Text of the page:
Creative intentions are not reducible to the ‘goals’ beloved of business management and success gurus. It is certainly possible to bring a desire to fulfilment using this sort of motivation but, for many, particularly those of a more creative bent, such an approach leads to frustration, procrastination and block.
It’s too managerial, too rational, too conscious. What’s missing is a tap into the vast reservoir of the imagination.
In setting creative intention, it is useful to think about the mind, and our experience of the world, in three dimensions: Top Mind, Deep Mind and Beyond Mind.
Top Mind Deep Mind Beyond Mind
Conscious Subconscious Unconscious
Rational Creative Inspired
Visible Invisible Virtual
Body/Brain Mind/Heart Spirit/Soul
Intellect Emotion Intuition
Individual Connected Infinite
Classical Modernist Quantam
Map Territory Dark Matter
Managerial Facilitatory Allowing
Information Insight Illumination
Separate Interactive Unified
Our intentions are truer, higher, more satisfying, more likely to be fulfilled and more useful to others when we draw on our Deep Mind and Beyond Mind in framing them and following them through.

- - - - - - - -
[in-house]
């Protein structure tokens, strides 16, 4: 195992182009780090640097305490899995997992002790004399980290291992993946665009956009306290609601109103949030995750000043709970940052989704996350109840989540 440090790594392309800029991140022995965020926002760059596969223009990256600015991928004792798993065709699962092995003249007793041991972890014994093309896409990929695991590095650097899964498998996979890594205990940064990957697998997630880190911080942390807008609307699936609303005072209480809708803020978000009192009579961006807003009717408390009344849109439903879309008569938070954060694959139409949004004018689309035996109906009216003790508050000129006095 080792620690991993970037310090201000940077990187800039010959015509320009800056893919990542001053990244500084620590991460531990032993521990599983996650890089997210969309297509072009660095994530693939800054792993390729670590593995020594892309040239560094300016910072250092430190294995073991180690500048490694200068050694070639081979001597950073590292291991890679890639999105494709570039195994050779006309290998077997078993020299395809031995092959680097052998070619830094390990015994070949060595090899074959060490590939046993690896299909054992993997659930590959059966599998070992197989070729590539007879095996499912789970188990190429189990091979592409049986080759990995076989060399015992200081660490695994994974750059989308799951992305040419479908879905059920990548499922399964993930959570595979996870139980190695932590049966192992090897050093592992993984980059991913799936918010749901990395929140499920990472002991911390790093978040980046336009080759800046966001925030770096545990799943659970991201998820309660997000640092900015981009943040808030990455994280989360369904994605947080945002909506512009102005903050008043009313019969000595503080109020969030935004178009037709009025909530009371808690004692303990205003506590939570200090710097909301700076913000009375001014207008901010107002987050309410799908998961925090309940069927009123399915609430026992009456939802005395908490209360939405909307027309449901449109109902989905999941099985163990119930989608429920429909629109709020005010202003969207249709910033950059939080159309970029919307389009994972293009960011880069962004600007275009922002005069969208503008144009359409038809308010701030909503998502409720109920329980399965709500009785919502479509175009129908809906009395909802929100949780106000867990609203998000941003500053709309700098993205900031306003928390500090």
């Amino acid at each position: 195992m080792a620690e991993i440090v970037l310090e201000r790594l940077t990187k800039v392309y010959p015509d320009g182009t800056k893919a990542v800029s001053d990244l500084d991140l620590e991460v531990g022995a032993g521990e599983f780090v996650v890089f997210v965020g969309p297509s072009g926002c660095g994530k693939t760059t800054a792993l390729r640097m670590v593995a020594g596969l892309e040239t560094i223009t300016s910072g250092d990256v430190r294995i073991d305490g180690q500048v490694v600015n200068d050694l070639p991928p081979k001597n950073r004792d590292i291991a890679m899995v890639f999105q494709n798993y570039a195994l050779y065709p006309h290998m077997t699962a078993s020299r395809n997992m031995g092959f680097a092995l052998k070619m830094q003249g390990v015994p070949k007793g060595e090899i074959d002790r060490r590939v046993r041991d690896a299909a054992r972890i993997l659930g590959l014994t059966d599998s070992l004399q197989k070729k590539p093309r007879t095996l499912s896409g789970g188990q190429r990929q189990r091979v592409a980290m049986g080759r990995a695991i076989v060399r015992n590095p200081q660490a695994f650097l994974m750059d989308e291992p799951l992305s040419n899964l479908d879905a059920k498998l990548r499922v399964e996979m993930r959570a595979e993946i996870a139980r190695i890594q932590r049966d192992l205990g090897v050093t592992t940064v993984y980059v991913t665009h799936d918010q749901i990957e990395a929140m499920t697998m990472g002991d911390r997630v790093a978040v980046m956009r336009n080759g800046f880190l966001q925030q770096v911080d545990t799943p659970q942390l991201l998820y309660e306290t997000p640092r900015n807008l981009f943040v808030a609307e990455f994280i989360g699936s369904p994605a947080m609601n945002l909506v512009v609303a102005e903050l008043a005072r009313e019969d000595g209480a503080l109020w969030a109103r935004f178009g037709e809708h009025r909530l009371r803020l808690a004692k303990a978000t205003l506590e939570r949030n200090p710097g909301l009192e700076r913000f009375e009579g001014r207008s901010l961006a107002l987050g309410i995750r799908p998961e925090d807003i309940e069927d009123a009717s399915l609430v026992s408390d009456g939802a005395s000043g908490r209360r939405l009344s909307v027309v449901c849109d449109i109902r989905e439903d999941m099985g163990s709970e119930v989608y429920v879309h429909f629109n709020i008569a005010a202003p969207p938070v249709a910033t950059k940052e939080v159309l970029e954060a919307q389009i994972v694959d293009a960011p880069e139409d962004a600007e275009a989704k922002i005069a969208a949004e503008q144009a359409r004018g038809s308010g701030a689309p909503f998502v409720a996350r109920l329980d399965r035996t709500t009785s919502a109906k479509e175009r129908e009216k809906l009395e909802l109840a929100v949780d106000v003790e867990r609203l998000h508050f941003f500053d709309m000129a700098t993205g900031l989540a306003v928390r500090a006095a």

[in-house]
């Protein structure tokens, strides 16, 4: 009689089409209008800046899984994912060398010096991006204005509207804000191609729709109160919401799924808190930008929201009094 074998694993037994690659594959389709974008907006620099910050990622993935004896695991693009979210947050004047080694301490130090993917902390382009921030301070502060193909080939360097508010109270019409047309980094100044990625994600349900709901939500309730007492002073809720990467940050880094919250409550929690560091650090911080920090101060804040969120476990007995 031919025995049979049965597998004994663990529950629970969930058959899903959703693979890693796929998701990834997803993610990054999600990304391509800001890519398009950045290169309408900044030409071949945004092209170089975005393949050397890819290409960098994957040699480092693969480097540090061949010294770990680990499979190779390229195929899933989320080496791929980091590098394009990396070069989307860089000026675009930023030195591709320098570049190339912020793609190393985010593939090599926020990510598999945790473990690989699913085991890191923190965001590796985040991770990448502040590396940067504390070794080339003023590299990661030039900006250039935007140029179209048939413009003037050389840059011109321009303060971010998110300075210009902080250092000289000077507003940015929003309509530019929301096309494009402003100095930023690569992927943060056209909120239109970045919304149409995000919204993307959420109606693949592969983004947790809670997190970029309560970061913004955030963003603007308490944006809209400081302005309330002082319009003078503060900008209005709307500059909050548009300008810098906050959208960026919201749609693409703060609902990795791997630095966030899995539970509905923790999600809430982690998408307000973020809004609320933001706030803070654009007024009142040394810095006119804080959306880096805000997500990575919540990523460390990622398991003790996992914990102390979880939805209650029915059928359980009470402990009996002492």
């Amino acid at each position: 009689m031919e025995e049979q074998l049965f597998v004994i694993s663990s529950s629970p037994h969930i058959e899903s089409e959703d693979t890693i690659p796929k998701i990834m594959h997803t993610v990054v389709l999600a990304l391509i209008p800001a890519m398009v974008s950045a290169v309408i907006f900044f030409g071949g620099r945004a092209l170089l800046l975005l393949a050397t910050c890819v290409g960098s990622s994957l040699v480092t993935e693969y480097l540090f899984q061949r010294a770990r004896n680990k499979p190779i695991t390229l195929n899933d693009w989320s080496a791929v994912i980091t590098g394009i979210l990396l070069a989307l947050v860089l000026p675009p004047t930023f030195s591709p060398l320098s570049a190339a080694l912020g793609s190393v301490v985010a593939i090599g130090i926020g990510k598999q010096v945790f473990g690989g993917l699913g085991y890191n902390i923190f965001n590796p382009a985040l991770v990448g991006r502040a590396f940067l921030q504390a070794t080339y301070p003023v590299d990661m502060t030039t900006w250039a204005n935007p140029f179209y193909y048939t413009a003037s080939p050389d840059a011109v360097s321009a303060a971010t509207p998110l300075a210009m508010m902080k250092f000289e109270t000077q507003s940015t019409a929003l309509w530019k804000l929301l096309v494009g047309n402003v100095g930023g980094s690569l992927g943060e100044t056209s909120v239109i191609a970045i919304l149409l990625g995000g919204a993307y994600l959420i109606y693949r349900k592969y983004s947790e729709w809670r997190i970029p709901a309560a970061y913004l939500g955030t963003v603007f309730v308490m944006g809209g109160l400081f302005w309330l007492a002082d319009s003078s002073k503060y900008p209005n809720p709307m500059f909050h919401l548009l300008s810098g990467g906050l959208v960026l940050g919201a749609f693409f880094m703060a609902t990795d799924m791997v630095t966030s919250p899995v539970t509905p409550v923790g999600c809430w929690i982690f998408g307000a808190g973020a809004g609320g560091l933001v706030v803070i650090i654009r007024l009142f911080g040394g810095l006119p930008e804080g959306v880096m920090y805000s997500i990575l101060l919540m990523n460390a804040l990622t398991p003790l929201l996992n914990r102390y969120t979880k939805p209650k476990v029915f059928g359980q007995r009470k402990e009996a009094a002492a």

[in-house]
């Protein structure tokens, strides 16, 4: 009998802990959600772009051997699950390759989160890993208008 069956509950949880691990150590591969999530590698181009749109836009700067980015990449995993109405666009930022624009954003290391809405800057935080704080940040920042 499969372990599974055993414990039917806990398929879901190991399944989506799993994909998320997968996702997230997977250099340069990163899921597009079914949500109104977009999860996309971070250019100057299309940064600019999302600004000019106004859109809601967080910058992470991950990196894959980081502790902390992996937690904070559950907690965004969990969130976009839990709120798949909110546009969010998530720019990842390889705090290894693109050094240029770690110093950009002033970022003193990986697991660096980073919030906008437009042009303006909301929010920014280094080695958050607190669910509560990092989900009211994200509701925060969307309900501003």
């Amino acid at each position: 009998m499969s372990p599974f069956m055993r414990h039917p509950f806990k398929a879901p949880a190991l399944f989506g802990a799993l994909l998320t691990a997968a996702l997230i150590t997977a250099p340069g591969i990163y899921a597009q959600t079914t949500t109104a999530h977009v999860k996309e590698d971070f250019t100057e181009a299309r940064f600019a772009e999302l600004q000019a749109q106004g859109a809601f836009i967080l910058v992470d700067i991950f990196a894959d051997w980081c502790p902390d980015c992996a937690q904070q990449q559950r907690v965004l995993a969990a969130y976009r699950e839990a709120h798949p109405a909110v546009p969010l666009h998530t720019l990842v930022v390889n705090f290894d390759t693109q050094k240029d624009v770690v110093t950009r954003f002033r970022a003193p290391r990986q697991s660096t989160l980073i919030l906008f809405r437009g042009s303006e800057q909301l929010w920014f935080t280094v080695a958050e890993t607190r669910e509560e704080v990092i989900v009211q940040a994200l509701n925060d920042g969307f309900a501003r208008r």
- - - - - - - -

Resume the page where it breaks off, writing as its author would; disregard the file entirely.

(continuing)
Imagination is the only human faculty capable of accommodating all three dimensions of self.
Given that our imaginative capacities and creative intelligence are actively restrained by schools, workplace and society that favour Top Mind and analytical, rational modes of understanding, we have to knowingly reconnect with this faculty that is suppressed in us.
The good news is that our creative intelligence is always there, available to us, though we are not always available to it. It is an underground reservoir overlaid with rock and debris; if we dig through these (ABCDEs) we will open a space through which it can gush to the surface, surprising and delighting us with what it brings forth.
Setting good creative intentions, therefore, requires us to go deep. We must bring the imagination, not just to the content of whatever it is we’re (co)creating but also to its conception and construction.
Not just to the what, but to the how — everything from the form it will take to the eating, sleeping, working, playing and recharging we will do as we create it.
The Seven Stages of the Creative Process.
The 2nd Stage: Incubation (Germinating)
The 3rd Stage: Investigation (Researching)
The 4th Stage: Composition (Drafting)
The 5th Stage: Amplification (Deepening)
The 6th Stage: Clarification (Editing)
The 7th Stage: Completion (Finishing & Going Public)